Anne Cushman asked the same question in 2003 with her article in the Shambhala Sun, “Yoga Chic and the First Noble Truth.” Anne says that yoga and meditation are ultimately about turning our eyes away from the airbrushed images of the outside world and looking deep within our own hearts.

“It’s not that there’s anything wrong with these yoga pin ups, in and of themselves…The problem comes when we start to compare ourselves with these glossy images and imagine how utterly happy and fulfilled we would be if we looked like that….

 

So lately, I’m looking for a different kind of image to inspire my practice. The book I’m shopping for would show pictures of all sorts of people doing yoga and meditating. There would be old people, fat people, scarred people, profusely hairy people, people with bad skin and big noses, people with thighs riddled with cellulite, people with droopy breasts and flabby thighs and faces etched with lines from hard living. There would be people with cerebral palsy, people gone bald from chemotherapy, people paralyzed by drive-by shootings, people who’d lost limbs in wars. Some people would do the poses perfectly. Others would do them clumsily, propped up on sandbags and bolsters, unable even to touch their fingertips to the floor.

 

All of us would be reflected in this book’s pages.”

Why are we satisfied with the status quo?

For me, yoga is a vehicle for transformation and that value is lost when we settle for the old, stale paradigms repackaged as “progressive” or “enlightened.”

In an effort to market their cigarettes to women in the late 1960s Virginia Slims used the ad slogan “you’ve come a long way, baby.”

Have we?

yoga whores* for the corporate dollar

Oh my.

“Yoga” and “whore” in the same sentence. That’s a jolt to the manomayi kosha.

Sometimes strong language is needed to get people to sit up and take notice. What can I say? When I was a young hippie chick I looked up to strong-talking women like Angela Davis and Germaine Greer.

No, I’m not dissing any working girls. In fact, I have a lot more respect for a woman who has to make her living on the street than I do for some of the *corporate* yoga antics out there right now. I’m using this definition of “whore”: A *person* considered as having compromised principles for personal gain.

To clarify, be advised (and that language comes from my working for lawyers for 20 years) that I am writing about CORPORATIONS, NOT about any specific yoga person who is a spokesperson/model for a yoga mat company, yoga clothes, etc. I would not mind being in an ad for the eco-mat that I use because I love the brand (and no, it is not Manduka.) For your ** reference, see the U.S. Supreme Court’s “corporate personhood” debate.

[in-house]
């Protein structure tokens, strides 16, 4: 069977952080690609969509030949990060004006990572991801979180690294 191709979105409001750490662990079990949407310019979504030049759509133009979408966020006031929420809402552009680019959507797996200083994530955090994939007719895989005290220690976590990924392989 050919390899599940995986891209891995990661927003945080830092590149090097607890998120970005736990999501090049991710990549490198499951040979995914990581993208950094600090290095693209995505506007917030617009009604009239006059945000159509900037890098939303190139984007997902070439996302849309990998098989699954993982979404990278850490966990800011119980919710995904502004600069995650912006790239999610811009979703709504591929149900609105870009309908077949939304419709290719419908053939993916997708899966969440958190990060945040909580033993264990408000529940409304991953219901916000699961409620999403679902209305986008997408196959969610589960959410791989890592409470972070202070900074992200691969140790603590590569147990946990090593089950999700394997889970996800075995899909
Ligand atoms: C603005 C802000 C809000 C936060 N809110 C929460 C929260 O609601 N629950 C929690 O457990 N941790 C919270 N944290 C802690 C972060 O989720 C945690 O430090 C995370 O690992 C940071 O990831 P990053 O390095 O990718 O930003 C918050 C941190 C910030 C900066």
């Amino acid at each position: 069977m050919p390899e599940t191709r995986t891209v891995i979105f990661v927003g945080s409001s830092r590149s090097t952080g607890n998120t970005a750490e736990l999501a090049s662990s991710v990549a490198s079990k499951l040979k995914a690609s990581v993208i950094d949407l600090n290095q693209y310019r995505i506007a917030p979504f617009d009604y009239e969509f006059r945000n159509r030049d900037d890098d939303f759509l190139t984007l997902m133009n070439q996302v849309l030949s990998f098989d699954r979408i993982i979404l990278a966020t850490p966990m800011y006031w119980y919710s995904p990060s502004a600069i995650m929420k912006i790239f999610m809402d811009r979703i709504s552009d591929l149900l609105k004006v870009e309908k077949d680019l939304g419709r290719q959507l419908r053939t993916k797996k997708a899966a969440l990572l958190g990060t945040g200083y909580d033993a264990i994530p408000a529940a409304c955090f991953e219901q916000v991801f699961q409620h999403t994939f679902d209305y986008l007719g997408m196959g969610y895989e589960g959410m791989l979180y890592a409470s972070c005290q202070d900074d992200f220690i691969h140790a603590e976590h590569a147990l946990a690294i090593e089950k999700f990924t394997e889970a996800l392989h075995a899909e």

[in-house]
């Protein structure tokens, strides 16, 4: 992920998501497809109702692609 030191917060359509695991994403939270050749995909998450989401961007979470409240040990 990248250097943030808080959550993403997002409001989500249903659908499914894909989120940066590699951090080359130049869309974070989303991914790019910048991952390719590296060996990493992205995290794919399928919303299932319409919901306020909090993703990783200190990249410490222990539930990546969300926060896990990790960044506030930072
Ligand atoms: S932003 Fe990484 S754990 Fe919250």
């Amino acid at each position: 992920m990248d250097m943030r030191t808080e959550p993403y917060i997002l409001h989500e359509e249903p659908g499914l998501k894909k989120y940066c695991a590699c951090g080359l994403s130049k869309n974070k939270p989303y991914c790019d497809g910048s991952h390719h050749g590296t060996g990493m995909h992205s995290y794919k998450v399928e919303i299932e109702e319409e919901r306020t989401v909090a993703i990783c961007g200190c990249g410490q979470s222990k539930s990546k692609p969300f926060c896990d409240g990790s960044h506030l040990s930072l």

My phrasing is comparable to the way one of my city representatives used it when she said that my town was whoring itself for the local sales tax revenue if the powers that be allowed Walmart (one of the 10 worst companies on the planet according to betterworldshopper.org) to build next to a marsh/bird sanctuary. Long story short: they didn’t. A citizens’ group that I started stopped them from doing that.

A grass roots group. I made my own flyers and walked door to door. No corporate sponsors. Power to the people.

Roseanne is on fire with her post on the rained out “yoga gathering” in New York City. She says:

“I wonder, do we have to do this dance? We all know it’s a dance. You really can’t convince me that, other then sponsoring an event with a guaranteed captive audience of 10,000, do these companies embody yogic values? JetBlue would like to co-opt the openness and transparency associated with yoga by guaranteeing “no blackout dates, no seat restrictions” on its frequent-flier program. It’s nice of adidas to sponsor a high-profile yoga teacher, offer free yoga classes around the world and develop a line of sustainable yoga wear ~ but its other business practices include endorsing the slaughter of kangaroos (an endangered species) in Australia and sweatshops in Asia. Can we separate these actions from its endorsement of yoga?”

Max Strom posted this response on his Facebook page about it:

“…exciting that 9000 people gathered in Central Park to practice yoga and I have been waiting for an event like this for some time. But it my opinion the event was sadly squandered. All the media was there, CNN, the NY Times, everybody – the cameras were pointing. For the first time in history the world put the …microphone at the mouth of the larger yoga community in America. But what was the message given? We are celebrating the Solstice. We want more people to practice yoga. That’s it? We have nothing more to say to the world but that in 2010? With the oil gusher reminding us all that solar power is desperately needed, 9000 people doing salutations to the sun could have brought the world an unforgettable visual and call to invest in a nonpolluting technology. And with hurricane season kicking up in the Gulf, we could have bought attention back to the people of Haiti. Let us come together again in mass. Soon. But next time let’s show what we stand for. And yes we can do it without corporate sponsors. Martin Luther King did.”